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AMD to extend x86 for multicore era
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Written by Daniel   
Wednesday, 15 August 2007 10:30

AMD to extend x86 for multicore era
By Joel Hruska | Published: August 15, 2007 - 10:23AM CT
ARS Technica

AMD has announced a new set of extensions to the x86-64 ISA that it may incorporate into future processors. Called Light-Weight Profiling (LWP), the new technology is the first in a series of initiatives that AMD is calling "Hardware Extensions for Software Parallelism." The general point of the newly announced LWP technology, and of the parallelism-related announcements that will follow it as AMD unveils more of its plans, is to make it easier for programmers to extract performance from multicore processors. LWP contributes to this goal by giving running processes a set of low-overhead profiling tools that enable them to get a better look at themselves and each other in real time, so that they can see what they're doing and adjust their behavior accordingly.

 

In theory, the feedback that LWP gives to processes and to the OS will be used to improve software parallelism and memory allocation on-the-fly, thereby increasing overall performance. Notably, LWP will apparently consume very little overhead while performing such optimizations, and its benefits aren't strictly limited to multicore scenarios. Single-core products could also apparently benefit from the technology, though obviously such products will make up an increasingly small amount of AMD's sales as time progresses. AMD references both Java and Microsoft .NET as two operating environments that could conceivably benefit from such technology.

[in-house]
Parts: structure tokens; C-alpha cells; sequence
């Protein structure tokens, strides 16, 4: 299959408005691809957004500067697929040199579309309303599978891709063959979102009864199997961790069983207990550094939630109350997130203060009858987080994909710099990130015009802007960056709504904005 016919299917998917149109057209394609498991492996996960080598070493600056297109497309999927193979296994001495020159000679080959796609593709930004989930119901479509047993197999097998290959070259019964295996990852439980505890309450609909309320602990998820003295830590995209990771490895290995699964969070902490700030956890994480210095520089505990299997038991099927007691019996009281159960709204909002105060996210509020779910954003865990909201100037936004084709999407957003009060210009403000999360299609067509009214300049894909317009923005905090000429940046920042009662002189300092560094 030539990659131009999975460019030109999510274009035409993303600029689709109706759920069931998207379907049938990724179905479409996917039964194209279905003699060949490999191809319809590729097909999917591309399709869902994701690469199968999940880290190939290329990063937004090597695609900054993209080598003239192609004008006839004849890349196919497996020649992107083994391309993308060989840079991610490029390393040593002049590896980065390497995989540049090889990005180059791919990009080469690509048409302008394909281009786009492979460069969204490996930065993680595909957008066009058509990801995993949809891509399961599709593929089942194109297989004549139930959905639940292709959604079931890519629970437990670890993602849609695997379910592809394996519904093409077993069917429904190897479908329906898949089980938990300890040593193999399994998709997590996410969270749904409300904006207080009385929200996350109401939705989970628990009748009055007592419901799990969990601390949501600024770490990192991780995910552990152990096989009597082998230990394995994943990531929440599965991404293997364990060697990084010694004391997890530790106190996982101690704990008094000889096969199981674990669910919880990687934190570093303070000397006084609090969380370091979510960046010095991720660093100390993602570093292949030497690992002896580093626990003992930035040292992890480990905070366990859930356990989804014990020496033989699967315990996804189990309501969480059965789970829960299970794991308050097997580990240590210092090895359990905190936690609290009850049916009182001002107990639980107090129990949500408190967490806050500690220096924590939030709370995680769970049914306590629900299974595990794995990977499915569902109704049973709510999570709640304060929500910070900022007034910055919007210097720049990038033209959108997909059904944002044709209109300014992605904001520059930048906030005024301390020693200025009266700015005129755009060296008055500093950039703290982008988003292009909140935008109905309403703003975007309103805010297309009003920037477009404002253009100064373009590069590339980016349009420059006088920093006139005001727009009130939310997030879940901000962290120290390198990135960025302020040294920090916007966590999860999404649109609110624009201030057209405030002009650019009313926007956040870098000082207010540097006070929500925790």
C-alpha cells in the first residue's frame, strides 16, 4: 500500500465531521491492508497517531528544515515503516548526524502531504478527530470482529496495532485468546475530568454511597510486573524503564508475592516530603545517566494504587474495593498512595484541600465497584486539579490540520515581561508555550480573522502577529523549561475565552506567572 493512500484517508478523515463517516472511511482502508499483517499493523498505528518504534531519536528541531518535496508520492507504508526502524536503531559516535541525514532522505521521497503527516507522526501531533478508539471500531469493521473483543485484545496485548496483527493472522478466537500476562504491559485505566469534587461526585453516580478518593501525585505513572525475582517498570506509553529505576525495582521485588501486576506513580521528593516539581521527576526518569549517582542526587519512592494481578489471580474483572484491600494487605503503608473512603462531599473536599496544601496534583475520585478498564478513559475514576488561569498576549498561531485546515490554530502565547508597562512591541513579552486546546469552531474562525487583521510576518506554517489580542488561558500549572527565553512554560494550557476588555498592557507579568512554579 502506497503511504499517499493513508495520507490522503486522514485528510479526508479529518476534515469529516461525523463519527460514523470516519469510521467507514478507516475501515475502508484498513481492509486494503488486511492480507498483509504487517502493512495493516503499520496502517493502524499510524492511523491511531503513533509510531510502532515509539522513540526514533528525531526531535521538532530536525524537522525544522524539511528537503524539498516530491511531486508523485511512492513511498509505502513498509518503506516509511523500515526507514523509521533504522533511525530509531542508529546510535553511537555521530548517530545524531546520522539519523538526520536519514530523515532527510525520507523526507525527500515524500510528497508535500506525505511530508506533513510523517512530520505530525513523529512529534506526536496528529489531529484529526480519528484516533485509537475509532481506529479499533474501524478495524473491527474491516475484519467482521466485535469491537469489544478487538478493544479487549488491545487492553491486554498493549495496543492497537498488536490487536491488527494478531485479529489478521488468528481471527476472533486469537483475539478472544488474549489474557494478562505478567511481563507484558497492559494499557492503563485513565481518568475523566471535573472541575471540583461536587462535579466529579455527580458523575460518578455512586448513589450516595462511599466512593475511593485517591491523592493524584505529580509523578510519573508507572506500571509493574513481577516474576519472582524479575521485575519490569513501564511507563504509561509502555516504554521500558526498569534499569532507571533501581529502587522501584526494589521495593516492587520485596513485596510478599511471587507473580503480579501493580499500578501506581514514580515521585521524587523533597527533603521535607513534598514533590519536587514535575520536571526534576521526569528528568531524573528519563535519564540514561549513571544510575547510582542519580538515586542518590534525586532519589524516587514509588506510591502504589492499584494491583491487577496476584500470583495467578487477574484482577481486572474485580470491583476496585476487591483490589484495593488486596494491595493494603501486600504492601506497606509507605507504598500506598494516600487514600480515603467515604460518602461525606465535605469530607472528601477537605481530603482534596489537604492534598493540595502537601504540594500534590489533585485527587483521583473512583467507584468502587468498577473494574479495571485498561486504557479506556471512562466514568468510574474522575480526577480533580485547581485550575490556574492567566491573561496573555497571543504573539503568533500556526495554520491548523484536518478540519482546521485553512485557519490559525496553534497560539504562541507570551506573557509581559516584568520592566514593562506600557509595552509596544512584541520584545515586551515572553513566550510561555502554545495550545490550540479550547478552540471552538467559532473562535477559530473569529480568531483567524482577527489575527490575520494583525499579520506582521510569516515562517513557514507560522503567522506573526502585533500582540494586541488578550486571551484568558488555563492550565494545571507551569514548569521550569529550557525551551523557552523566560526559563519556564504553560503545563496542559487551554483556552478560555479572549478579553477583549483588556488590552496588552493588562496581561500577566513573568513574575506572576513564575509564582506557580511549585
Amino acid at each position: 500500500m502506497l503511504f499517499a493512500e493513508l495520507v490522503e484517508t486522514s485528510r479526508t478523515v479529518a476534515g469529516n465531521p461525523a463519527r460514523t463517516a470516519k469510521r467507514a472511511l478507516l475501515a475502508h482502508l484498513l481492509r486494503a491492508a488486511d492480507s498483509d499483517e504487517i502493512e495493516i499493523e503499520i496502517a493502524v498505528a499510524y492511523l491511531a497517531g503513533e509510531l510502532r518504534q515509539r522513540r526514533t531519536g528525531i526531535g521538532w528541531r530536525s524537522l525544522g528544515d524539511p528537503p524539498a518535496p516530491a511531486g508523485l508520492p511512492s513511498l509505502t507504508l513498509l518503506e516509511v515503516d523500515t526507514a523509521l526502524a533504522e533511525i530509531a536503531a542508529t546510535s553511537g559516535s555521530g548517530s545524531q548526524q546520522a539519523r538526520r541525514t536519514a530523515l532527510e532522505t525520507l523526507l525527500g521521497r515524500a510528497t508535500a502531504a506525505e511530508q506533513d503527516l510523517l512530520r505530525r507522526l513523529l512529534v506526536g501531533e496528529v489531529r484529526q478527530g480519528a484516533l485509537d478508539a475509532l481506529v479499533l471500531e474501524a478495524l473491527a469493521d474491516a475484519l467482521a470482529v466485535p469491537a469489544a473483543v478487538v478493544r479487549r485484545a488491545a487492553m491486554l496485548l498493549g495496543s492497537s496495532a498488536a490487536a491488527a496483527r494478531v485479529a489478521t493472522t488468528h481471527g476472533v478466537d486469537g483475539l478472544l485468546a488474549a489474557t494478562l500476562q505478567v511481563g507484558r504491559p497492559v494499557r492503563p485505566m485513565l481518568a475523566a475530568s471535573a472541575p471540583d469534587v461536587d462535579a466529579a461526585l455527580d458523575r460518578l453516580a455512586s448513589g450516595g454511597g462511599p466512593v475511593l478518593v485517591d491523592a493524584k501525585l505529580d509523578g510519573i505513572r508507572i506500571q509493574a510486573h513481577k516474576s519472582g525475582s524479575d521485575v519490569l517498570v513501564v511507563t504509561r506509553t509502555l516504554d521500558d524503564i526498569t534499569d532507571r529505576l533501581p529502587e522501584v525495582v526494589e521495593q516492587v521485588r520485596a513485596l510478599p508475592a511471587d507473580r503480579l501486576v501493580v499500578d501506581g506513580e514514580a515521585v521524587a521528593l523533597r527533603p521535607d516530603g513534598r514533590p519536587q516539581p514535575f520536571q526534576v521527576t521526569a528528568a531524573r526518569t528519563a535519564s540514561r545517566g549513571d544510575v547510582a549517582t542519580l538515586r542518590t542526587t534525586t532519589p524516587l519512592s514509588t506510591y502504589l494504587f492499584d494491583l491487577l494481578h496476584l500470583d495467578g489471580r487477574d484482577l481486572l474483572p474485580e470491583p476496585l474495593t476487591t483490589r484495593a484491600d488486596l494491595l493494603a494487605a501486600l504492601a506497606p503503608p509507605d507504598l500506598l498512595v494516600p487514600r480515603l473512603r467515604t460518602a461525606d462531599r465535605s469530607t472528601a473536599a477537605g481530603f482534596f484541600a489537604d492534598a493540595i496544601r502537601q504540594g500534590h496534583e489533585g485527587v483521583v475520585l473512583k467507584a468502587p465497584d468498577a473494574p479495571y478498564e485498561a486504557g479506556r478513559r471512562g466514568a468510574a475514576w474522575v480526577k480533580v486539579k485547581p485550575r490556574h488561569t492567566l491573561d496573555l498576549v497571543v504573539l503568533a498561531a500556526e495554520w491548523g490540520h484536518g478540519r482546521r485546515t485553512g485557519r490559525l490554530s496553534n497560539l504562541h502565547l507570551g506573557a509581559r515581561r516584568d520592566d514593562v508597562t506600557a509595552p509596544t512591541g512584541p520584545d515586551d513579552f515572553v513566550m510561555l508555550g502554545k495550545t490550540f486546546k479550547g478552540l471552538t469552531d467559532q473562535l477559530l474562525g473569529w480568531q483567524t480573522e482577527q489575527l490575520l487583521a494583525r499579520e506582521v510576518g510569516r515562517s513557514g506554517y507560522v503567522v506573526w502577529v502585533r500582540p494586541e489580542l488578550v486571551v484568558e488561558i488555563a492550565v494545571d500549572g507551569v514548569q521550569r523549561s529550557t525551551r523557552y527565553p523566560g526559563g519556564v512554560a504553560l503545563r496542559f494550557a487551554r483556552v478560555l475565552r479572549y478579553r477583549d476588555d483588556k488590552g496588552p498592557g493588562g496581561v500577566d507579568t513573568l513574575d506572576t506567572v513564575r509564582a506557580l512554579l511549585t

According to the hardware specification (PDF) that AMD has posted, LWP proposes additional registers, memory structures, and instructions that operate in both legacy and long modes. A new model-specific register (MSR), populated by the OS, controls what types of events, if any, a process is allowed to monitor using LWP. When LWP is enabled for a process, the processor's profiling hardware checks a special LWP control block (LWPCB) that's stored in the process'smemory space (and possibly cached in a special set of registers for quick access) in order to see what types of events it should be monitoring. It then monitors those events—cache misses, instructions and branches retired, instructions executed, etc.—using a set of counters and event records that are kept in memory and can be accessed by the process... More

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